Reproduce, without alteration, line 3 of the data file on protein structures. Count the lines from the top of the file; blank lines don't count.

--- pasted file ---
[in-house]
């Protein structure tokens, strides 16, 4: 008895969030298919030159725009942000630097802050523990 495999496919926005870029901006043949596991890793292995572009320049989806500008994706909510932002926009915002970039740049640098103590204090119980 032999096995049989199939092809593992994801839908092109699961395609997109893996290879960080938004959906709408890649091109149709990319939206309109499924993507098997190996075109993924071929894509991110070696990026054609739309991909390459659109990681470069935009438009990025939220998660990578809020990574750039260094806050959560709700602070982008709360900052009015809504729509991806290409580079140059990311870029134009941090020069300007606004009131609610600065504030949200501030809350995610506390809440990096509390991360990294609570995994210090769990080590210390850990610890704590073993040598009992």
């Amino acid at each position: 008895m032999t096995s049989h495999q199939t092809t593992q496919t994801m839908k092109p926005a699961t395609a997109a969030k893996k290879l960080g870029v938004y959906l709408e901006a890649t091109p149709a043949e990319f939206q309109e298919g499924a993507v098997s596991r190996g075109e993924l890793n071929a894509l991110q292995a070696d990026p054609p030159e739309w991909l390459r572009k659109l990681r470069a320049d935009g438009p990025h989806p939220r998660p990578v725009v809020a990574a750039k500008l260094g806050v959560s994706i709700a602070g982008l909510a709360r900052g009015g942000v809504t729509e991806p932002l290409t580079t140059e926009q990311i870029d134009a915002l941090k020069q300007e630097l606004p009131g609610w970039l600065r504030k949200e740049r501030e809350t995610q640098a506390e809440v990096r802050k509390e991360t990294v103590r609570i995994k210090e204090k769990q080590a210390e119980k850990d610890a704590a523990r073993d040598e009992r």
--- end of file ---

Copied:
């Amino acid at each position: 008895m032999t096995s049989h495999q199939t092809t593992q496919t994801m839908k092109p926005a699961t395609a997109a969030k893996k290879l960080g870029v938004y959906l709408e901006a890649t091109p149709a043949e990319f939206q309109e298919g499924a993507v098997s596991r190996g075109e993924l890793n071929a894509l991110q292995a070696d990026p054609p030159e739309w991909l390459r572009k659109l990681r470069a320049d935009g438009p990025h989806p939220r998660p990578v725009v809020a990574a750039k500008l260094g806050v959560s994706i709700a602070g982008l909510a709360r900052g009015g942000v809504t729509e991806p932002l290409t580079t140059e926009q990311i870029d134009a915002l941090k020069q300007e630097l606004p009131g609610w970039l600065r504030k949200e740049r501030e809350t995610q640098a506390e809440v990096r802050k509390e991360t990294v103590r609570i995994k210090e204090k769990q080590a210390e119980k850990d610890a704590a523990r073993d040598e009992r």